Bayes theorem can be considered as the most important application of conditional probability. Conditional probability is defined considering two events that can occur together. Bayes' theorem extends this to a scenario where an event can occur with any one of a number of mutually exclusive events.
Suppose there are two baskets both containing apples and oranges. Let the first basket contains 10 apples and 12 oranges and in the second basket there are 15 apples and 12 oranges. Conditional probability problems deal with finding the probability of picking a type of fruit (apple or orange) when it is known which basket it has come from. Baye's Theorem deals with the inverse probability of the fruit coming from a basket when the type of the fruit is known.

In Baye's model, the probabilities are calculated expressing the given event as a union several intersections the event makes with the mutually exclusive events.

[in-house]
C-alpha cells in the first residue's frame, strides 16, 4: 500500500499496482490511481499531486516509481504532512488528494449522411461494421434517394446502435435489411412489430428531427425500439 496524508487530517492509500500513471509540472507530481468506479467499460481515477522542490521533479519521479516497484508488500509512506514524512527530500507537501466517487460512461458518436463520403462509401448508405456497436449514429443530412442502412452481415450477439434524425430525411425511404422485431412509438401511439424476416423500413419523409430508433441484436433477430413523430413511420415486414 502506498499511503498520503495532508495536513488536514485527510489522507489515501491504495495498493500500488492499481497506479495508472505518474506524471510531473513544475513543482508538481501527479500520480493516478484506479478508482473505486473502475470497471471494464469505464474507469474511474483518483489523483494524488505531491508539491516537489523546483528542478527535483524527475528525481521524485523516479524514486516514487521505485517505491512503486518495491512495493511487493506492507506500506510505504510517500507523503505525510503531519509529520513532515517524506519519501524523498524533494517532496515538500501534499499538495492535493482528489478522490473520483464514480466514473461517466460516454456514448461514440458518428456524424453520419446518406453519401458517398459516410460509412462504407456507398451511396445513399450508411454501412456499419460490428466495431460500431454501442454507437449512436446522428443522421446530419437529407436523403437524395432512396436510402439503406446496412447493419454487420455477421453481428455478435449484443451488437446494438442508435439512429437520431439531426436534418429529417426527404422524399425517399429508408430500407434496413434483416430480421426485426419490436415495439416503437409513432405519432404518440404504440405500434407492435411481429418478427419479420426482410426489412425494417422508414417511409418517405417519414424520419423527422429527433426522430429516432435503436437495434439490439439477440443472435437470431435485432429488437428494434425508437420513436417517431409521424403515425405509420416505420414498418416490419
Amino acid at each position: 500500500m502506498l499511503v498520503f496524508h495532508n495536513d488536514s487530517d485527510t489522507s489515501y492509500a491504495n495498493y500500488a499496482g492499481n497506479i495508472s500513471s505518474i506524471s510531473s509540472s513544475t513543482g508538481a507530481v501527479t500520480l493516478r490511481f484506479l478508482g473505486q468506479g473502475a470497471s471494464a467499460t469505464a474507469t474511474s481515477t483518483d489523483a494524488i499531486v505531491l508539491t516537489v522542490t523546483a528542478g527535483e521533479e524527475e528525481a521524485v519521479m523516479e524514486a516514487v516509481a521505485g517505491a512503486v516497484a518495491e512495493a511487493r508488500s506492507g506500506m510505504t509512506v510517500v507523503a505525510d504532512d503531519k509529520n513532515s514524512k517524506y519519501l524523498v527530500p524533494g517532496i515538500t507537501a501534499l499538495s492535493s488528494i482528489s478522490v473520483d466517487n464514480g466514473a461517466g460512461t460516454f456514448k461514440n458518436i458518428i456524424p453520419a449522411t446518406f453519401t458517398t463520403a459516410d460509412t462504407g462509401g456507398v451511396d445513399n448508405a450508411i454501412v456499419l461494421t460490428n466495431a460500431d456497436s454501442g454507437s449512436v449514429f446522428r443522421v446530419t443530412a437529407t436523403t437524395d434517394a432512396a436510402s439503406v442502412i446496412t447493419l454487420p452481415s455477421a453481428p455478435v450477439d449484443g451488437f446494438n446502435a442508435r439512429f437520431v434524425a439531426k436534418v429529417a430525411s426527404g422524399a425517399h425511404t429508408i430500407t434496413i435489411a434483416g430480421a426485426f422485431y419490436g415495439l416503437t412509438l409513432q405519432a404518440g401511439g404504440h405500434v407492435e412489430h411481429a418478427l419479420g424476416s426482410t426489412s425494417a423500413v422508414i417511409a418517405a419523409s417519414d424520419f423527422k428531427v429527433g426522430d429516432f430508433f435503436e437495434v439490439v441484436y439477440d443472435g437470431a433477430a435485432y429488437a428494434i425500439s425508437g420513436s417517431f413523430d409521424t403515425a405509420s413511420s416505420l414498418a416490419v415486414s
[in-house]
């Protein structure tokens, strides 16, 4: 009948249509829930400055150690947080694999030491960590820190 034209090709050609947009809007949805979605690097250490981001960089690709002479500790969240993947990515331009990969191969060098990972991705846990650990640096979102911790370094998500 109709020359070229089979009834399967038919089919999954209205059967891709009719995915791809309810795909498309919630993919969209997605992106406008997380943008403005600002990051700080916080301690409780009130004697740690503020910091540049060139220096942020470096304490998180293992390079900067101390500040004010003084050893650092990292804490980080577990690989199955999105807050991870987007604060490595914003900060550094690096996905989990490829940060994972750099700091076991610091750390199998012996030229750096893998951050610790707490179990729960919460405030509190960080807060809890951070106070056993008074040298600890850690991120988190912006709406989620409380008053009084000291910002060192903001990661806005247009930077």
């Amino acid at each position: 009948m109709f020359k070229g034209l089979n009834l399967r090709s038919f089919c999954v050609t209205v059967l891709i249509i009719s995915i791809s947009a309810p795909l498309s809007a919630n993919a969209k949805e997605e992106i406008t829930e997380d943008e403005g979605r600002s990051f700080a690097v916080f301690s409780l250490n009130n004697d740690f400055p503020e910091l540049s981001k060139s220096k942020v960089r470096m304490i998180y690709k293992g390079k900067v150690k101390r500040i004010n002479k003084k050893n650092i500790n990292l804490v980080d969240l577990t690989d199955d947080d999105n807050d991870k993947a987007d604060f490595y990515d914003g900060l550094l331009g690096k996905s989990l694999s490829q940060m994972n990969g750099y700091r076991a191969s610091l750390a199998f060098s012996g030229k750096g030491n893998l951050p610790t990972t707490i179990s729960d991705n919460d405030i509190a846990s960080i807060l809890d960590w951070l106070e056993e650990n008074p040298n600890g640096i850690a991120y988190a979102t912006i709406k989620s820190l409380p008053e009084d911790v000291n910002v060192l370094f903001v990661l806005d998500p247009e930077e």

Suppose an event B can occur in combination with one of the n mutually exclusive events, A1, A2, ......An, and P(B) > 0, then Bayes theorem provides a rule for calculating the conditional probability of the occurrence of one of the above n events Ar, given that B has already occurred.
P(Ar | B) = $\frac{P(A_{r}\cap B)}{P(A_{1}\cap B)+P(A_{2}\cap B)+.....P(A_{n}\cap B)}$